Jakubauskas, Dainius
    Malmö universitet, Biofilms Research Center for Biointerfaces. Malmö universitet, Fakulteten för hälsa och samhälle (HS), Institutionen för biomedicinsk vetenskap (BMV).
    Neilands, Jessica
    Malmö universitet, Odontologiska fakulteten (OD).
    Laiwattanapaisal, Wanida
    Centre of Excellence for Biosensors and Bioengineering (CEBB), Department of Clinical Chemistry, Faculty of Allied Health Sciences, Chulalongkorn University, Bangkok, 10330, Thailand; Department of Clinical Chemistry, Faculty of Allied Health Sciences, Chulalongkorn University, Patumwan, Bangkok, 10330, Thailand.
    Ruzgas, Tautgirdas
    Malmö universitet, Biofilms Research Center for Biointerfaces. Malmö universitet, Fakulteten för hälsa och samhälle (HS), Institutionen för biomedicinsk vetenskap (BMV).
    Electrogenicity of microbial biofilms of medically relevant microorganisms: potentiometric, amperometric and wireless detection.2024Ingår i: Biosensors & bioelectronics, ISSN 0956-5663, E-ISSN 1873-4235, Vol. 246, artikel-id 115892Artikel i tidskrift (Refereegranskat)
    Abstract [en]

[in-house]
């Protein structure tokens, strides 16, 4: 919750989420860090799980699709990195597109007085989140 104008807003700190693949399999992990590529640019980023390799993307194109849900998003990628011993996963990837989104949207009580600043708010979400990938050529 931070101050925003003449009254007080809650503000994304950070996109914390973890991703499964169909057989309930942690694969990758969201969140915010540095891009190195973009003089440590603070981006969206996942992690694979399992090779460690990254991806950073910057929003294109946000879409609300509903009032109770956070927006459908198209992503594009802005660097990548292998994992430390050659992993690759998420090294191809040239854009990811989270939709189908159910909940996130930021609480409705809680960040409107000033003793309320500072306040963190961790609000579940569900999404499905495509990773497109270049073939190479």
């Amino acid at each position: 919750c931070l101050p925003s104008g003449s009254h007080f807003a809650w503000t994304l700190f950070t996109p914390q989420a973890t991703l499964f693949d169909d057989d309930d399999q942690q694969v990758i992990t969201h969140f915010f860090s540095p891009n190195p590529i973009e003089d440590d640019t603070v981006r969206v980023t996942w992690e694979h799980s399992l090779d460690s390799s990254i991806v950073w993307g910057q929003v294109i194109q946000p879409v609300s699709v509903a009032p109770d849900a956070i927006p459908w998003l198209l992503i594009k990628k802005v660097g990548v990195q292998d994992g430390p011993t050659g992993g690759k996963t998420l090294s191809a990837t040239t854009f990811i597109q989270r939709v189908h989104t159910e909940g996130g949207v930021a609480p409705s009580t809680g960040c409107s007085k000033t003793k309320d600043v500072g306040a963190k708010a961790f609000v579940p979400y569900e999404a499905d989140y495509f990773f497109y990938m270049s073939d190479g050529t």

Since the progression of biofilm formation is related to the success of infection treatment, detecting microbial biofilms is of great interest. Biofilms of Gram-positive Staphylococcus aureus and Streptococcus gordonii bacteria, Gram-negative Pseudomonas aeruginosa and Escherichia coli bacteria, and Candida albicans yeast were examined using potentiometric, amperometric, and wireless readout modes in this study. As a biofilm formed, the open circuit potential (OCP) of biofilm hosting electrode (bioanode) became increasingly negative. Depending on the microorganism, the OCP ranged from −70 to −250 mV. The co-culture generated the most negative OCP (−300 mV vs Ag/AgCl), while the single-species biofilm formed by E. coli developed the least negative (−70 mV). The OCP of a fungal biofilm formed by C. albicans was −100 mV. The difference in electrode currents generated by biofilms was more pronounced. The current density of the S. aureus biofilm was 0.9‧10−7 A cm−2, while the value of the P. aeruginosa biofilm was 1.3‧10−6 A cm−2. Importantly, a biofilm formed by a co-culture of S. aureus and P. aeruginosa had a slightly higher negative OCP value and current density than the most electrogenic P. aeruginosa single-species biofilm. We present evidence that bacteria can share redox mediators found in multi-species biofilms. This synergy, enabling higher current and OCP values of multi-species biofilm hosting electrodes, could be beneficial for electrochemical detection of infectious biofilms in clinics. We demonstrate that the electrogenic biofilm can provide basis to construct novel wireless, chip-free, and battery-free biofilm detection method.